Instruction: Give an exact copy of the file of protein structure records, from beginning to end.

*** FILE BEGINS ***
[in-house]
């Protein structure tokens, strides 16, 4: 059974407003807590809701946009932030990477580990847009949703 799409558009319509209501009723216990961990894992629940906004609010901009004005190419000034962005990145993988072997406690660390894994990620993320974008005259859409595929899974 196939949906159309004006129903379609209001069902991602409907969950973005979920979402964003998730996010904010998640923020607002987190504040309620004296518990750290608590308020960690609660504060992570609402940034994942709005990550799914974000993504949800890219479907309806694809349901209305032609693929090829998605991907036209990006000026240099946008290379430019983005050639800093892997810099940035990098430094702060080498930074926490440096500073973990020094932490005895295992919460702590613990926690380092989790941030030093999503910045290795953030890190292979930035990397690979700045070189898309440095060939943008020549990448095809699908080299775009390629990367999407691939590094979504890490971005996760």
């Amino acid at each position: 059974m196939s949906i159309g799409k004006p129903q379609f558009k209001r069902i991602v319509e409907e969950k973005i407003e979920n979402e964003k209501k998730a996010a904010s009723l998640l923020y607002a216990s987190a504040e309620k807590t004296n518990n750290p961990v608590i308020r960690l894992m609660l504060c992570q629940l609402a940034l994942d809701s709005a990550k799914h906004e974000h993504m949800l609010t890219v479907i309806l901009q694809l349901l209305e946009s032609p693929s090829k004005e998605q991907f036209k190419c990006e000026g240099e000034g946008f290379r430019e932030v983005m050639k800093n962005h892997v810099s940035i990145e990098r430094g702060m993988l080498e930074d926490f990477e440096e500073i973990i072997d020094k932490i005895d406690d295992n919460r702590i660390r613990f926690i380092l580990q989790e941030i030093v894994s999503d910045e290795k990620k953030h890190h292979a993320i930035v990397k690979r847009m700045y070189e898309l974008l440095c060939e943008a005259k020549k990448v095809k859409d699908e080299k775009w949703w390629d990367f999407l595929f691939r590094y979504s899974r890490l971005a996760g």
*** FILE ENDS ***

[in-house]
């Protein structure tokens, strides 16, 4: 059974407003807590809701946009932030990477580990847009949703 799409558009319509209501009723216990961990894992629940906004609010901009004005190419000034962005990145993988072997406690660390894994990620993320974008005259859409595929899974 196939949906159309004006129903379609209001069902991602409907969950973005979920979402964003998730996010904010998640923020607002987190504040309620004296518990750290608590308020960690609660504060992570609402940034994942709005990550799914974000993504949800890219479907309806694809349901209305032609693929090829998605991907036209990006000026240099946008290379430019983005050639800093892997810099940035990098430094702060080498930074926490440096500073973990020094932490005895295992919460702590613990926690380092989790941030030093999503910045290795953030890190292979930035990397690979700045070189898309440095060939943008020549990448095809699908080299775009390629990367999407691939590094979504890490971005996760």
């Amino acid at each position: 059974m196939s949906i159309g799409k004006p129903q379609f558009k209001r069902i991602v319509e409907e969950k973005i407003e979920n979402e964003k209501k998730a996010a904010s009723l998640l923020y607002a216990s987190a504040e309620k807590t004296n518990n750290p961990v608590i308020r960690l894992m609660l504060c992570q629940l609402a940034l994942d809701s709005a990550k799914h906004e974000h993504m949800l609010t890219v479907i309806l901009q694809l349901l209305e946009s032609p693929s090829k004005e998605q991907f036209k190419c990006e000026g240099e000034g946008f290379r430019e932030v983005m050639k800093n962005h892997v810099s940035i990145e990098r430094g702060m993988l080498e930074d926490f990477e440096e500073i973990i072997d020094k932490i005895d406690d295992n919460r702590i660390r613990f926690i380092l580990q989790e941030i030093v894994s999503d910045e290795k990620k953030h890190h292979a993320i930035v990397k690979r847009m700045y070189e898309l974008l440095c060939e943008a005259k020549k990448v095809k859409d699908e080299k775009w949703w390629d990367f999407l595929f691939r590094y979504s899974r890490l971005a996760g």